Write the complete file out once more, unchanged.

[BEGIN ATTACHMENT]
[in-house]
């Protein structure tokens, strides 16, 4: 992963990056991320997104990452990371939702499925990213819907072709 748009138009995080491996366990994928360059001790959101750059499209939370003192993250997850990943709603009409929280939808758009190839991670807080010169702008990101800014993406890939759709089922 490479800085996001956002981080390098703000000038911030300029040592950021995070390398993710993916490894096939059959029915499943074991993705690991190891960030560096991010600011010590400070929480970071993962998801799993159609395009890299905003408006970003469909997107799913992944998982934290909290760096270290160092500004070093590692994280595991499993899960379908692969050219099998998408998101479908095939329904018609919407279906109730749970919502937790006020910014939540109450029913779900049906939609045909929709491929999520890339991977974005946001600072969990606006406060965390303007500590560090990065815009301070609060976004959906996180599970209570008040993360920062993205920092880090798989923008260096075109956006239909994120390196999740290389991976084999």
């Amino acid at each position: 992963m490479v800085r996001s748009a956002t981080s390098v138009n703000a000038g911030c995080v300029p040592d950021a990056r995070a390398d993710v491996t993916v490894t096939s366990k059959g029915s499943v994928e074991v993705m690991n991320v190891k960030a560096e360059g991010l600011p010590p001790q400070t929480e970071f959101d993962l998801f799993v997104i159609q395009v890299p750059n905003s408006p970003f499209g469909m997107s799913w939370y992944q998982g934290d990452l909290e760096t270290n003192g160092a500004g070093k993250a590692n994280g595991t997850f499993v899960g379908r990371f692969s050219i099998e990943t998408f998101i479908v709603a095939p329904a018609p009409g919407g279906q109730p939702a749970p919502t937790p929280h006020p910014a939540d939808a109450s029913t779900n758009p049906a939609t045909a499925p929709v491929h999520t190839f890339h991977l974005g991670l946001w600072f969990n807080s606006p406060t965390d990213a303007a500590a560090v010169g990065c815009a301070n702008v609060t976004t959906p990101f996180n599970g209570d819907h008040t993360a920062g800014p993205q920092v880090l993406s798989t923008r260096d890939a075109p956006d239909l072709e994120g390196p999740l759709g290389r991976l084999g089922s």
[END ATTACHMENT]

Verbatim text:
[in-house]
């Protein structure tokens, strides 16, 4: 992963990056991320997104990452990371939702499925990213819907072709 748009138009995080491996366990994928360059001790959101750059499209939370003192993250997850990943709603009409929280939808758009190839991670807080010169702008990101800014993406890939759709089922 490479800085996001956002981080390098703000000038911030300029040592950021995070390398993710993916490894096939059959029915499943074991993705690991190891960030560096991010600011010590400070929480970071993962998801799993159609395009890299905003408006970003469909997107799913992944998982934290909290760096270290160092500004070093590692994280595991499993899960379908692969050219099998998408998101479908095939329904018609919407279906109730749970919502937790006020910014939540109450029913779900049906939609045909929709491929999520890339991977974005946001600072969990606006406060965390303007500590560090990065815009301070609060976004959906996180599970209570008040993360920062993205920092880090798989923008260096075109956006239909994120390196999740290389991976084999």
């Amino acid at each position: 992963m490479v800085r996001s748009a956002t981080s390098v138009n703000a000038g911030c995080v300029p040592d950021a990056r995070a390398d993710v491996t993916v490894t096939s366990k059959g029915s499943v994928e074991v993705m690991n991320v190891k960030a560096e360059g991010l600011p010590p001790q400070t929480e970071f959101d993962l998801f799993v997104i159609q395009v890299p750059n905003s408006p970003f499209g469909m997107s799913w939370y992944q998982g934290d990452l909290e760096t270290n003192g160092a500004g070093k993250a590692n994280g595991t997850f499993v899960g379908r990371f692969s050219i099998e990943t998408f998101i479908v709603a095939p329904a018609p009409g919407g279906q109730p939702a749970p919502t937790p929280h006020p910014a939540d939808a109450s029913t779900n758009p049906a939609t045909a499925p929709v491929h999520t190839f890339h991977l974005g991670l946001w600072f969990n807080s606006p406060t965390d990213a303007a500590a560090v010169g990065c815009a301070n702008v609060t976004t959906p990101f996180n599970g209570d819907h008040t993360a920062g800014p993205q920092v880090l993406s798989t923008r260096d890939a075109p956006d239909l072709e994120g390196p999740l759709g290389r991976l084999g089922s």